HC Deb 11 May 1989 vol 152 cc986-7
5. Mr. Evennett

To ask the Secretary of State for the Home Department when he last met the Commissioner of Police of the Metropolis; and what was discussed.

Mr. Hurd

I last met the commissioner on 26 April, when we discussed policing arrangements for this year's Notting Hill carnival.

Mr. Evennett

I thank my right hon. Friend for that reply. When he next meets the commissioner, will he congratulate him on the progress being made by the police in London in the fight against crime? Will my right hon. Friend confirm that in certain parts of London such as Brixton, for example, there was a considerable fall in the total number of notifiable offences in 1988?

Mr. Hurd

Yes, there has been a fall in that area, which comes within the Lambeth district. There has been a fall in total recorded crime across London. Lambeth area, which has been particularly difficult in the past, also registered a 1.5 per cent. fall, year-on-year. That is welcome, although my hon. Friend will agree that there is a great deal more to be done.

This fall reflects the considerable efforts being made by the police and the community in the whole range of activities that come under the heading of crime prevention and neighbourhood watch.

Mr. Cohen

When the Home Secretary next meets the commissioner, will he ask him about the leaflets on racial harassment that the police were sending out via Saatchi and Saatchi but which got lost? Will he ensure that there is an investigation and that the criminals—presumably Saatchi and Saatchi—are brought to court?

Mr. Hurd

I shall certainly look into that. The progress that has been made in dealing with racial attacks by the Metropolitan police has been welcomed by the hon. Gentleman himself, and we hope to publish the latest report of the working group, with a check list of the initiatives being taken, during next week.

Mr. Trotter

Is my right hon. Friend aware that the police welcome the new powers that they will have from 1 July to refuse to grant shotgun licences and, for the first time, to require these weapons to be kept in safe custody? Will he undertake that the advice that the Home Office must give the police in the near future ensures that there shall be strict regulation over the safe keeping of these deadly weapons? Does he accept that the police and public are right in their belief, in the light of the incident in Monkseaton, that there should be a requirement that those keeping shotguns shall be responsible for ensuring that they do not fall into the wrong hands, and that, whatever the inconveniences involved, they shall be required to keep them safely in custody?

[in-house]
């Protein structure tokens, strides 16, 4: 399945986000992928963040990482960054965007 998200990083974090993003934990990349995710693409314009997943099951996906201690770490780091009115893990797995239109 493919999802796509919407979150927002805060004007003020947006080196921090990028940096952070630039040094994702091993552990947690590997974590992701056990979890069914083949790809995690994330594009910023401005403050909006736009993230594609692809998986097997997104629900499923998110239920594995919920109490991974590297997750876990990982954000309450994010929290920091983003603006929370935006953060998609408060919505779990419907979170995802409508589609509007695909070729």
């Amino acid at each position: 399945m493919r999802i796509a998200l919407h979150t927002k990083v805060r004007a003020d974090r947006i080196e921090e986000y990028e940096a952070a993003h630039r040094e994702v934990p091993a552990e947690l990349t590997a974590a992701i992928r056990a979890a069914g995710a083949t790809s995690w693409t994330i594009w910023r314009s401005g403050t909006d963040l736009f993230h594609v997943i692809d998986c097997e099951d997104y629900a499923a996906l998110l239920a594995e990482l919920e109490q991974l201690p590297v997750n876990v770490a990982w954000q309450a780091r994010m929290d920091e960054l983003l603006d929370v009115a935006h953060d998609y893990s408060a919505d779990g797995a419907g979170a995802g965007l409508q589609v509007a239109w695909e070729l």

Mr. Hurd

My hon. Friend has a natural interest in this because of the tragedy at Monkseaton in his constituency. He is perfectly right: from 1 July as a result of the decisions that Parliament has taken, a statutory safekeeping condition will be imposed on shotgun certificate holders. Guidance to the police will recommend that all shotguns kept on domestic premises be stored in a locked gun cabinet or similarly secured container.

Mr. Maclennan

Does the Home Secretary endorse the remarks made yesterday by Sir Peter Imbert about the importance of partnership in policing in the Metropolis? In particular, can he say whether he has discussed the importance of introducing more members of ethnic minorities into the police force?

Mr. Hurd

Indeed I have. I agree with the hon. Gentleman. I have discussed it with the commissioner often. Although he and I would like to see a speedier improvement, the hon. Gentleman will have noticed not just in the Metropolitan police but countrywide a steady build-up in the total of police officers recruited from ethnic minorities. I do not have the exact figure but I believe that it is in the neighbourhood of 1,200, which is a considerable increase on two or three years ago.

Mr. Kilfedder

What action does the commissioner intend to take to rid central London of the illegal street traders and their lookouts, who defraud Londoners and the vast number of tourists who come to the capital by the sale of fake goods, and also the hot food stalls which sell food that may be contaminated?

Mr. Hurd

The responsibility is divided between the police and environmental health officers. If the hon. Gentleman has particular instances in mind, I hope that he will let the police or me know, because the difficulty of enforcement is often one of evidence.

Mr. Corbett

Did the Home Secretary and the commissioner discuss who might become the new director of public affairs in the Metropolitan police? Will it be one of the placemen suggested by the deputy Prime Minister, Bernard Ingham, or someone of more professional independence?

Mr. Hurd

Mr. Ingham has a wide range of responsibilities, but they do not include the one suggested by the hon. Gentleman.

Back to